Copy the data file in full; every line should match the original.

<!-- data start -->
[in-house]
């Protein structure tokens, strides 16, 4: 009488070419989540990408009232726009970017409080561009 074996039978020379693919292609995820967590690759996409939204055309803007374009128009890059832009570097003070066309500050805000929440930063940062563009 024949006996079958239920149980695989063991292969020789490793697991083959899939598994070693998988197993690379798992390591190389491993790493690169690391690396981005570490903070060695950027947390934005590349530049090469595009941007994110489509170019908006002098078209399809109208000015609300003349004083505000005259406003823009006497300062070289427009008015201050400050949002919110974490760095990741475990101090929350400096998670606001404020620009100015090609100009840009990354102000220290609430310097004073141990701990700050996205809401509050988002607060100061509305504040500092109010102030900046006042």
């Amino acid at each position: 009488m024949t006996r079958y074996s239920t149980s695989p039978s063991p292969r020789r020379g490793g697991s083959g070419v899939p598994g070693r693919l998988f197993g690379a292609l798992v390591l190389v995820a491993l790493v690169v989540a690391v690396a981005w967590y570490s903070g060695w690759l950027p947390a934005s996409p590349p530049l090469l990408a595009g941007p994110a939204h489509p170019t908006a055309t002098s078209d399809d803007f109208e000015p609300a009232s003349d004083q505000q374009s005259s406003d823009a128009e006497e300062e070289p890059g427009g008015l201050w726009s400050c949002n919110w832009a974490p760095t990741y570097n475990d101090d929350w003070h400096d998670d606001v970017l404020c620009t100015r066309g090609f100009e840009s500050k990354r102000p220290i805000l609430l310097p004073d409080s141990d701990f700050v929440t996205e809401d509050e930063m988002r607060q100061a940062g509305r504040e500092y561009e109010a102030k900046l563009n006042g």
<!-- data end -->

[in-house]
């Protein structure tokens, strides 16, 4: 009488070419989540990408009232726009970017409080561009 074996039978020379693919292609995820967590690759996409939204055309803007374009128009890059832009570097003070066309500050805000929440930063940062563009 024949006996079958239920149980695989063991292969020789490793697991083959899939598994070693998988197993690379798992390591190389491993790493690169690391690396981005570490903070060695950027947390934005590349530049090469595009941007994110489509170019908006002098078209399809109208000015609300003349004083505000005259406003823009006497300062070289427009008015201050400050949002919110974490760095990741475990101090929350400096998670606001404020620009100015090609100009840009990354102000220290609430310097004073141990701990700050996205809401509050988002607060100061509305504040500092109010102030900046006042």
């Amino acid at each position: 009488m024949t006996r079958y074996s239920t149980s695989p039978s063991p292969r020789r020379g490793g697991s083959g070419v899939p598994g070693r693919l998988f197993g690379a292609l798992v390591l190389v995820a491993l790493v690169v989540a690391v690396a981005w967590y570490s903070g060695w690759l950027p947390a934005s996409p590349p530049l090469l990408a595009g941007p994110a939204h489509p170019t908006a055309t002098s078209d399809d803007f109208e000015p609300a009232s003349d004083q505000q374009s005259s406003d823009a128009e006497e300062e070289p890059g427009g008015l201050w726009s400050c949002n919110w832009a974490p760095t990741y570097n475990d101090d929350w003070h400096d998670d606001v970017l404020c620009t100015r066309g090609f100009e840009s500050k990354r102000p220290i805000l609430l310097p004073d409080s141990d701990f700050v929440t996205e809401d509050e930063m988002r607060q100061a940062g509305r504040e500092y561009e109010a102030k900046l563009n006042g």